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Makah leaders meet with senators about whale shooting

By Matthew Daly
Washington, D.C. (AP) 9-07

Leaders of the Makah tribe expressed regret to federal officials and members of Congress September for the unauthorized killing of a gray whale off the coast of Washington state.

At separate meetings with Washington's two senators and top leaders of the National Oceanic and Atmospheric Administration, tribal leaders reiterated their condemnation of the killing, which has drawn international attention to the tribe's efforts to revive its traditional whale hunting.

Five Makah men are under investigation by tribal authorities and the National Marine Fisheries Service in the killing of the California gray whale, which was harpooned and shot several times September 8th in the Strait of Juan de Fuca, about 120 miles northwest of Seattle.

Micah McCarty, a tribal council member who attended the meetings, acknowledged that the hunt “inflamed an already controversial issue,” but said he was optimistic the tribe's request to renew whale hunting would not be affected.

“They seemed confident we're on the right track and are taking corrective action,” he said of NOAA officials and the two Washington senators. NOAA is considering the tribe's request for a waiver under the Marine Mammal Protection Act to allow ceremonial and subsistence whaling.

“It's a public relations setback,” McCarty said at a news conference, but added that “it shouldn't impede” the tribe's request for a waiver to allow hunting of up to five whales per year.

Sen. Patty Murray, D-Wash., called Saturday's hunt “a very serious situation,” but commended the Makah leaders “for immediately condemning this rogue act and taking steps to prosecute the offenders.”

“I believe that the Makah tribe is taking the right steps to move forward from this situation and I will be monitoring their progress,” Murray said in a statement. “I know this has been a painful event with high emotions on all sides.”

Sen. Maria Cantwell, D-Wash., declined to comment on the meeting, which her staff called a “standard constituent meeting.” But in a statement Monday, Cantwell said it was “wrong that these individuals (who killed the whale) bypassed an ongoing legal process.”

“There are many outstanding questions and ongoing investigations surrounding this incident, and I will be monitoring closely,” she said.

Spokeswoman Monica Allen said NOAA Fisheries Director William Hogarth and NOAA Administrator Conrad Lautenbacher also met with the tribal leaders September 9th. Hogarth was pleased at the meeting and was convinced “the tribe is taking this very seriously, and they are on top of it,” she said.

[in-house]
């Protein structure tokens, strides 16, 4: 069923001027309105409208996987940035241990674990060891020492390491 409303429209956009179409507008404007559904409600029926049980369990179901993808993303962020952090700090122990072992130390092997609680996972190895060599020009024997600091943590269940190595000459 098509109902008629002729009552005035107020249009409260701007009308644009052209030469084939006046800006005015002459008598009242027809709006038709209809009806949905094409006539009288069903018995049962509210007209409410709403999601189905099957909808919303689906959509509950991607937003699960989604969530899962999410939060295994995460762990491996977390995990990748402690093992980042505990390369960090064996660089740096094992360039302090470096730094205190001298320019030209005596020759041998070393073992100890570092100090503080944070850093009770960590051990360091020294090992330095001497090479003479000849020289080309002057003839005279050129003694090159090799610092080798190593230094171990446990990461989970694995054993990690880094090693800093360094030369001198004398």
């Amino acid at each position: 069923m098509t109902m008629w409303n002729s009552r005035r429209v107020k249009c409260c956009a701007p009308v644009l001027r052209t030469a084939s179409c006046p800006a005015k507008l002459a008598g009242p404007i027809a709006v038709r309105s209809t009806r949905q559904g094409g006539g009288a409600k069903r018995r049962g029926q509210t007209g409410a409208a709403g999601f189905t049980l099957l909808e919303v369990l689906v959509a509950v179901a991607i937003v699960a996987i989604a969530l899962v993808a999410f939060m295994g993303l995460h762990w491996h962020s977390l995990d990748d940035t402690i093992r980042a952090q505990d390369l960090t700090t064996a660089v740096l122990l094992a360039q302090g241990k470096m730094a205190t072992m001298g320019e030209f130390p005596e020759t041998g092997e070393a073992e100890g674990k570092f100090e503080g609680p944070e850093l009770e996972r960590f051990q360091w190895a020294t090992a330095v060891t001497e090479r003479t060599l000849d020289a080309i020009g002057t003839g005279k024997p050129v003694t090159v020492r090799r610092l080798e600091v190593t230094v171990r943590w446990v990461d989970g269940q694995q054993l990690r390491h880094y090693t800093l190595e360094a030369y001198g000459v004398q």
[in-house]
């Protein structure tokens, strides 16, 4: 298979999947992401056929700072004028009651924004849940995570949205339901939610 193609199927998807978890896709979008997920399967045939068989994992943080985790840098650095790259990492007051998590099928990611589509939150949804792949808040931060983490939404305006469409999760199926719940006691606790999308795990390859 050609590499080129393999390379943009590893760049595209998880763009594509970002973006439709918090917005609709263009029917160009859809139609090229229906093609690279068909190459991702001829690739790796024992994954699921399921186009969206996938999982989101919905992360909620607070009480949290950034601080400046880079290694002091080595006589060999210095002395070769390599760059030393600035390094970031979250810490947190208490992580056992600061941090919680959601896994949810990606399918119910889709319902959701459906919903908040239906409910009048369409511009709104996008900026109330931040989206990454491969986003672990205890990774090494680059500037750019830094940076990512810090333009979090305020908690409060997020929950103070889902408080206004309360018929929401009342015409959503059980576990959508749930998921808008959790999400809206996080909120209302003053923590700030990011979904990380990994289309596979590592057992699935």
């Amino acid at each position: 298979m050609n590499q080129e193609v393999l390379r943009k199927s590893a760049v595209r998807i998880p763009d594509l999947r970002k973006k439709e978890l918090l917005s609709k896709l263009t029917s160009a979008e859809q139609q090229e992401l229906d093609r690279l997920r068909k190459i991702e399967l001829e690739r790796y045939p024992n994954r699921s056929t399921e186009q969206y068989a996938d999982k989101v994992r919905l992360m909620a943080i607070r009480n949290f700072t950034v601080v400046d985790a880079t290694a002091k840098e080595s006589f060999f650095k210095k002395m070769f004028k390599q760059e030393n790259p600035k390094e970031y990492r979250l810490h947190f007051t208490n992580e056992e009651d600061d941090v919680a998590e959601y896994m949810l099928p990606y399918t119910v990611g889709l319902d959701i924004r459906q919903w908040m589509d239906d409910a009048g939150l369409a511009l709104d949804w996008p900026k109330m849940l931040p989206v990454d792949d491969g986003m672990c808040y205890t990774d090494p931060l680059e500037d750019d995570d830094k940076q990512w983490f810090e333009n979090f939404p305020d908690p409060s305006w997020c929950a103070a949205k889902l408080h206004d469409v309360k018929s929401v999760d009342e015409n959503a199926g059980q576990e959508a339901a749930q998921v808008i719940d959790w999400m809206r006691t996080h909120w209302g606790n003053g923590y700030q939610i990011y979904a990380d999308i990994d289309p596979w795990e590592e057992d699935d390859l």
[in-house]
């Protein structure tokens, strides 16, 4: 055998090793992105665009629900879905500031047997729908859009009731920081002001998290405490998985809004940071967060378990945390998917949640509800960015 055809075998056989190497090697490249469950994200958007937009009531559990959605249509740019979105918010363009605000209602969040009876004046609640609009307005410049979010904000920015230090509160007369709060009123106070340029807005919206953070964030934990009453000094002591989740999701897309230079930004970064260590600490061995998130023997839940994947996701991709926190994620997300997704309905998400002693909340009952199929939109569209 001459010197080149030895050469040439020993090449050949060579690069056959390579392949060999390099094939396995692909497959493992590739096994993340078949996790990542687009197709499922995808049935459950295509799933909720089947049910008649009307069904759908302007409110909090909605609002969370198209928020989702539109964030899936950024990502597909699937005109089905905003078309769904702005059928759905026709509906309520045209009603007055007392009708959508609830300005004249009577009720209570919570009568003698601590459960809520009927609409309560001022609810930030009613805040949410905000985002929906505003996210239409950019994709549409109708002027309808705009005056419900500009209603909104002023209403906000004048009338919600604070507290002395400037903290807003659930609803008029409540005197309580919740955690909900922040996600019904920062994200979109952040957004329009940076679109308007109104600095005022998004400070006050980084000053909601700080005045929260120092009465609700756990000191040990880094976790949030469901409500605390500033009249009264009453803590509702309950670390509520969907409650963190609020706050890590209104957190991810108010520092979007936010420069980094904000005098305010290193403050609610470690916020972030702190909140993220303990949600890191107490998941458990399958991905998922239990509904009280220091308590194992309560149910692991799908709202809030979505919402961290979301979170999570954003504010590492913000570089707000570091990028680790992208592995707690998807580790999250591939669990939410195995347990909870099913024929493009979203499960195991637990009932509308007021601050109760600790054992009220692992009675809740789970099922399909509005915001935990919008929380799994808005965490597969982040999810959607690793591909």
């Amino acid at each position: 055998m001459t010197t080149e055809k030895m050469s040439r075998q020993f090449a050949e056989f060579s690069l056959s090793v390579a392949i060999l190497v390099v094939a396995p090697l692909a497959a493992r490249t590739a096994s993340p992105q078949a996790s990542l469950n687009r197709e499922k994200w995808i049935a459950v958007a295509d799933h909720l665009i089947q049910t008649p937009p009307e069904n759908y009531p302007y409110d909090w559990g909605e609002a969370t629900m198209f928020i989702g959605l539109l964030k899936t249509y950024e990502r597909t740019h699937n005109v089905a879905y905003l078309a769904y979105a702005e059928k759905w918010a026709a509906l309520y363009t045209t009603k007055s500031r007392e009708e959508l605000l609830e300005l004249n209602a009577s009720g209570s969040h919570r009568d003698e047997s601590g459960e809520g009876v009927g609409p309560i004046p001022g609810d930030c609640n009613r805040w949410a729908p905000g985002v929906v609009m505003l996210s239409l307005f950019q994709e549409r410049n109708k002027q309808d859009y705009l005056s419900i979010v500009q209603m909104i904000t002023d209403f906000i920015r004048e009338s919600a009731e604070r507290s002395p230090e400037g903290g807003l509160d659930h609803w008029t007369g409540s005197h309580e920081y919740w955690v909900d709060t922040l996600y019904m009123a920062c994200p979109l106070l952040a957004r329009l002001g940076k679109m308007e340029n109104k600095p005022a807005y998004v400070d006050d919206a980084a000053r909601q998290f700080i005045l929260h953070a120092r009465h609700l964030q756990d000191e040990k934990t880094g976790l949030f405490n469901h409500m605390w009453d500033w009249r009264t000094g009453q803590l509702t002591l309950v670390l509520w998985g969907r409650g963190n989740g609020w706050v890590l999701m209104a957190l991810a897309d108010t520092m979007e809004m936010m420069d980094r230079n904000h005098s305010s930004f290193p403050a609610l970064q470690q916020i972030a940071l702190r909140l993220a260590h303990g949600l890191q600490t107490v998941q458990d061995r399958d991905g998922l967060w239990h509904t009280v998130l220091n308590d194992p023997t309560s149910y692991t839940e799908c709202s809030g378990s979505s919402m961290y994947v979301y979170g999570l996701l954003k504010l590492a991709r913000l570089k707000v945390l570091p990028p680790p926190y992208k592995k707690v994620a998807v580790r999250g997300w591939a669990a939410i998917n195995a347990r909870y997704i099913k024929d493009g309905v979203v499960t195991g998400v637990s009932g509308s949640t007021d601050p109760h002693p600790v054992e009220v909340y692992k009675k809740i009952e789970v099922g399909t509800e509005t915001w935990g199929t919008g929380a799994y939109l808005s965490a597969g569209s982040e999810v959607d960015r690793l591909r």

Brian Gorman, a spokesman for fisheries service in Seattle, said the five men arrested September 8th weekend could face civil penalties of up to $20,000 each and up to a year in jail if convicted of hunting illegally. Criminal prosecution under the federal Marine Mammal Protection Act is rare, he said.

Gorman confirmed that the fisheries service was nearing a decision on the tribe's waiver request for a new legal hunt. In 1999, five years after the gray whale was taken off the endangered species list, members of the northwest Washington tribe legally hunted and killed their first whale in seven decades.

“The episode over the weekend has certainly slowed things down. We're going to have to reconsider the whole process. It doesn't mean we're withdrawing from it,” he said. “We need just to have a little breathing room.”

McCarty said the five men would be prosecuted under tribal law. Already, two of the men have been forcibly removed from the tribe's 23-member whaling commission.

“It's a test of sovereignty,” he said, adding that the tribe hopes to complete its legal process before federal or state authorities step in.

The U.S. Coast Guard detained five men believed to have killed the whale on Saturday, then turned them over to tribal police for further questioning.

McCarty said he understood the frustration of tribal members impatient to reclaim their whaling right, but said tribal leaders were committed to following the federal process. A decision by NOAA Fisheries is expected by 2010, he said.

On the Net:
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